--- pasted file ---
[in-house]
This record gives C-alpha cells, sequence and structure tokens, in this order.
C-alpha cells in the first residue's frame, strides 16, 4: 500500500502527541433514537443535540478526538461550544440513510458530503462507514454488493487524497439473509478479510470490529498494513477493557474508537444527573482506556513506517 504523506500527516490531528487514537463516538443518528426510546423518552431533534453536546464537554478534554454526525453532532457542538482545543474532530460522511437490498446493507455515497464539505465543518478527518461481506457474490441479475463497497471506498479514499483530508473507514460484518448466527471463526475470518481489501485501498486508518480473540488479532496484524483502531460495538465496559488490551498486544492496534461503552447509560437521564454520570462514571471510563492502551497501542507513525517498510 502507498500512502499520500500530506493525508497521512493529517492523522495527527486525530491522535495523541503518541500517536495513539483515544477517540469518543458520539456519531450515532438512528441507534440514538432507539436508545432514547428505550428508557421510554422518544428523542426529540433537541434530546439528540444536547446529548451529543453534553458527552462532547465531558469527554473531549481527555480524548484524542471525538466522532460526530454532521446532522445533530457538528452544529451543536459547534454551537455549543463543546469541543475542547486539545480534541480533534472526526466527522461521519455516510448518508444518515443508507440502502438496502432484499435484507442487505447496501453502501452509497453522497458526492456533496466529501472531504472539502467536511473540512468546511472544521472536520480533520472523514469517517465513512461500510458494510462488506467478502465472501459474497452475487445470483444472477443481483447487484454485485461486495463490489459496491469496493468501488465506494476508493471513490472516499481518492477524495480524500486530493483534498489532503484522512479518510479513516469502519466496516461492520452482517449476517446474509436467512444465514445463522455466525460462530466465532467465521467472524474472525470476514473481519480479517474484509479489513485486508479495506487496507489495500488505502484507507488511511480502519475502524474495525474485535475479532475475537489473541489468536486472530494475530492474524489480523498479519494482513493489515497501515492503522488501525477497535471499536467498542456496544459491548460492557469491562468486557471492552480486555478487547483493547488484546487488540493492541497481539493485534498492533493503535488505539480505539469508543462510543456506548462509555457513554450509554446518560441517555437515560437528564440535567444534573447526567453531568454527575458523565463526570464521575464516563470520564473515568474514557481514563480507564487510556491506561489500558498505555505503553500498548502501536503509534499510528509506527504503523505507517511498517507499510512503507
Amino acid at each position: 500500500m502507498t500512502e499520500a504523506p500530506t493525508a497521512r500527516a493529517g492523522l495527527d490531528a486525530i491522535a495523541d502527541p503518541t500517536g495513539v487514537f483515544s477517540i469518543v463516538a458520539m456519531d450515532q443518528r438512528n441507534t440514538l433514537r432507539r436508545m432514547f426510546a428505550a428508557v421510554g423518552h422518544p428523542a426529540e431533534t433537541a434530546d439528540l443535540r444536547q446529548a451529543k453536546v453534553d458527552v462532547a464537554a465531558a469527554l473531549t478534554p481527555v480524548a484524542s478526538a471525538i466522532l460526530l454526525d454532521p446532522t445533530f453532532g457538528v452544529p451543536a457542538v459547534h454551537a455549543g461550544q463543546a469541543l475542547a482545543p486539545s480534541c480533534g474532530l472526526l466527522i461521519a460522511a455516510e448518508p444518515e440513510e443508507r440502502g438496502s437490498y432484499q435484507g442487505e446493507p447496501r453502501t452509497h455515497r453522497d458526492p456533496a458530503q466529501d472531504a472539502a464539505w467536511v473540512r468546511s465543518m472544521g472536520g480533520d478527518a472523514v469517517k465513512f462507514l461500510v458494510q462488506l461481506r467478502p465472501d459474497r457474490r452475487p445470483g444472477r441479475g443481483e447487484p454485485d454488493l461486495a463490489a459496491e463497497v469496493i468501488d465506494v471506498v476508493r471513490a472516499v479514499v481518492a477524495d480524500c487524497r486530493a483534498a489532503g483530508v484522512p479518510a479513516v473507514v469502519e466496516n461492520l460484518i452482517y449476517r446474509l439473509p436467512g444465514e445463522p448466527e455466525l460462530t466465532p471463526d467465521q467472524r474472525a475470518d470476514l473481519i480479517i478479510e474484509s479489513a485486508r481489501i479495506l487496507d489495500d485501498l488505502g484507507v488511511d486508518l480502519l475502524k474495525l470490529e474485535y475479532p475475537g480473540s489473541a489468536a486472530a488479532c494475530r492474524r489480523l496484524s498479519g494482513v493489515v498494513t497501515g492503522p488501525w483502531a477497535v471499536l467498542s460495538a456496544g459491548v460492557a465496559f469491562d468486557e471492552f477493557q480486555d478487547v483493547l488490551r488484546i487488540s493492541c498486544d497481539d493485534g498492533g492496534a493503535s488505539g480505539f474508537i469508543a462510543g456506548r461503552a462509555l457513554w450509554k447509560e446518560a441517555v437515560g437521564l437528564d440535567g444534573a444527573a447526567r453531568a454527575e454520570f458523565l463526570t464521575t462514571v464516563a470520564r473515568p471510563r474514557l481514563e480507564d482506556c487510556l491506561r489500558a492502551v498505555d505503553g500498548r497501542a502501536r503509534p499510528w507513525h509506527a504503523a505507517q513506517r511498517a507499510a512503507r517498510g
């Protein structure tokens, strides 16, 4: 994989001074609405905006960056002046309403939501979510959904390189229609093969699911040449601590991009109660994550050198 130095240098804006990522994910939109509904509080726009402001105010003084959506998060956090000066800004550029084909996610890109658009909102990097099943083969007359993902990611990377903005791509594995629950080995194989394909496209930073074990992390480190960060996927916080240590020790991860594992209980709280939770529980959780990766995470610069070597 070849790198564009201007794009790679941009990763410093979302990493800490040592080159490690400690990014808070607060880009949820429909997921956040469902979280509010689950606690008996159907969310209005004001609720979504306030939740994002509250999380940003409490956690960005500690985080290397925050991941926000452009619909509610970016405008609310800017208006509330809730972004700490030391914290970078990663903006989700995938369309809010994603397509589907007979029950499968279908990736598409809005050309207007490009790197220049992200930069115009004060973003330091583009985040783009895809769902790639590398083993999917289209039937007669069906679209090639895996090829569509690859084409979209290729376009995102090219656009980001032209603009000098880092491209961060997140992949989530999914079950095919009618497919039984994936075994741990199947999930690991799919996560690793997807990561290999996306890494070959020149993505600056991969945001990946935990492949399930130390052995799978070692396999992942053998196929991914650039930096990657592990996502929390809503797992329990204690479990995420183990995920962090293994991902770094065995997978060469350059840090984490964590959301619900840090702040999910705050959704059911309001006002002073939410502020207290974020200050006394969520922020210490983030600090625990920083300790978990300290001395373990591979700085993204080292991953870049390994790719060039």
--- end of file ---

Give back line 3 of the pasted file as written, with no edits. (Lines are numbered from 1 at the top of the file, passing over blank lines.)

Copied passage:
C-alpha cells in the first residue's frame, strides 16, 4: 500500500502527541433514537443535540478526538461550544440513510458530503462507514454488493487524497439473509478479510470490529498494513477493557474508537444527573482506556513506517 504523506500527516490531528487514537463516538443518528426510546423518552431533534453536546464537554478534554454526525453532532457542538482545543474532530460522511437490498446493507455515497464539505465543518478527518461481506457474490441479475463497497471506498479514499483530508473507514460484518448466527471463526475470518481489501485501498486508518480473540488479532496484524483502531460495538465496559488490551498486544492496534461503552447509560437521564454520570462514571471510563492502551497501542507513525517498510 502507498500512502499520500500530506493525508497521512493529517492523522495527527486525530491522535495523541503518541500517536495513539483515544477517540469518543458520539456519531450515532438512528441507534440514538432507539436508545432514547428505550428508557421510554422518544428523542426529540433537541434530546439528540444536547446529548451529543453534553458527552462532547465531558469527554473531549481527555480524548484524542471525538466522532460526530454532521446532522445533530457538528452544529451543536459547534454551537455549543463543546469541543475542547486539545480534541480533534472526526466527522461521519455516510448518508444518515443508507440502502438496502432484499435484507442487505447496501453502501452509497453522497458526492456533496466529501472531504472539502467536511473540512468546511472544521472536520480533520472523514469517517465513512461500510458494510462488506467478502465472501459474497452475487445470483444472477443481483447487484454485485461486495463490489459496491469496493468501488465506494476508493471513490472516499481518492477524495480524500486530493483534498489532503484522512479518510479513516469502519466496516461492520452482517449476517446474509436467512444465514445463522455466525460462530466465532467465521467472524474472525470476514473481519480479517474484509479489513485486508479495506487496507489495500488505502484507507488511511480502519475502524474495525474485535475479532475475537489473541489468536486472530494475530492474524489480523498479519494482513493489515497501515492503522488501525477497535471499536467498542456496544459491548460492557469491562468486557471492552480486555478487547483493547488484546487488540493492541497481539493485534498492533493503535488505539480505539469508543462510543456506548462509555457513554450509554446518560441517555437515560437528564440535567444534573447526567453531568454527575458523565463526570464521575464516563470520564473515568474514557481514563480507564487510556491506561489500558498505555505503553500498548502501536503509534499510528509506527504503523505507517511498517507499510512503507